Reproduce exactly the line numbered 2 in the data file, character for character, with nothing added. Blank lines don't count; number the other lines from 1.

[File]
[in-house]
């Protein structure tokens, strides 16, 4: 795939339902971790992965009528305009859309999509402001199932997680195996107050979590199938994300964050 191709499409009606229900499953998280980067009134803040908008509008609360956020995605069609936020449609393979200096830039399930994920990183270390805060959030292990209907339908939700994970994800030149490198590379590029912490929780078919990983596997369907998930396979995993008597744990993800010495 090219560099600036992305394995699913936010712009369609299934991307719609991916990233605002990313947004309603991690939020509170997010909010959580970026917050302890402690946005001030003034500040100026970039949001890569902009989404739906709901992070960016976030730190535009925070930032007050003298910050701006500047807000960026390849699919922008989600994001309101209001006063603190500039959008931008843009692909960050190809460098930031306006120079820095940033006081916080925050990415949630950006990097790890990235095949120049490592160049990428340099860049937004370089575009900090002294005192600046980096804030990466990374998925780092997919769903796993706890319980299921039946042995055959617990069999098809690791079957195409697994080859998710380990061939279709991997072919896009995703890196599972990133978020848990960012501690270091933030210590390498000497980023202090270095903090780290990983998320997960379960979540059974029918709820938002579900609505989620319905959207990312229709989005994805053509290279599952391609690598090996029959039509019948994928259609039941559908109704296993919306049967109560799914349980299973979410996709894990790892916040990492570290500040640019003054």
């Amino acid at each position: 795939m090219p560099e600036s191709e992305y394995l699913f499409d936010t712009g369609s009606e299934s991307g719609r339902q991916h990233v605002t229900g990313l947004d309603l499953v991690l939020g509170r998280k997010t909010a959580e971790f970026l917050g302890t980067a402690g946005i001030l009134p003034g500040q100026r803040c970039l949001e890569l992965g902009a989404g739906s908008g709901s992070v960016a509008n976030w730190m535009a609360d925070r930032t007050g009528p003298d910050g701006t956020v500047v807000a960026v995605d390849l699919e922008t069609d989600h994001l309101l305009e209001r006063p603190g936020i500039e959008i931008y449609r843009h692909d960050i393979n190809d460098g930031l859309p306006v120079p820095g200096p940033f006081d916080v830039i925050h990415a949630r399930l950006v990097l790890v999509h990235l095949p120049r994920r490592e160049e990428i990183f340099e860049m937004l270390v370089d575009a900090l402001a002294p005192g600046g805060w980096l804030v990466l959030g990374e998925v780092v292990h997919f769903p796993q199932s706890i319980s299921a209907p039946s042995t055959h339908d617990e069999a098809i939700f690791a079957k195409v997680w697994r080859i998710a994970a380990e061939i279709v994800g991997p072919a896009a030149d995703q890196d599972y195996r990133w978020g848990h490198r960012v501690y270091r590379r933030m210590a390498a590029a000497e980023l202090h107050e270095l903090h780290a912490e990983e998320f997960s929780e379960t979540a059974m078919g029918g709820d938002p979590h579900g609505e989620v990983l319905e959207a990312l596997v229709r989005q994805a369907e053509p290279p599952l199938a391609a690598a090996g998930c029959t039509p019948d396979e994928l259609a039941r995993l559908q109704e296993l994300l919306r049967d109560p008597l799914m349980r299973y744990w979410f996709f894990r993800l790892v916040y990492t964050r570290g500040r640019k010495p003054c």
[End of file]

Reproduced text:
């Protein structure tokens, strides 16, 4: 795939339902971790992965009528305009859309999509402001199932997680195996107050979590199938994300964050 191709499409009606229900499953998280980067009134803040908008509008609360956020995605069609936020449609393979200096830039399930994920990183270390805060959030292990209907339908939700994970994800030149490198590379590029912490929780078919990983596997369907998930396979995993008597744990993800010495 090219560099600036992305394995699913936010712009369609299934991307719609991916990233605002990313947004309603991690939020509170997010909010959580970026917050302890402690946005001030003034500040100026970039949001890569902009989404739906709901992070960016976030730190535009925070930032007050003298910050701006500047807000960026390849699919922008989600994001309101209001006063603190500039959008931008843009692909960050190809460098930031306006120079820095940033006081916080925050990415949630950006990097790890990235095949120049490592160049990428340099860049937004370089575009900090002294005192600046980096804030990466990374998925780092997919769903796993706890319980299921039946042995055959617990069999098809690791079957195409697994080859998710380990061939279709991997072919896009995703890196599972990133978020848990960012501690270091933030210590390498000497980023202090270095903090780290990983998320997960379960979540059974029918709820938002579900609505989620319905959207990312229709989005994805053509290279599952391609690598090996029959039509019948994928259609039941559908109704296993919306049967109560799914349980299973979410996709894990790892916040990492570290500040640019003054």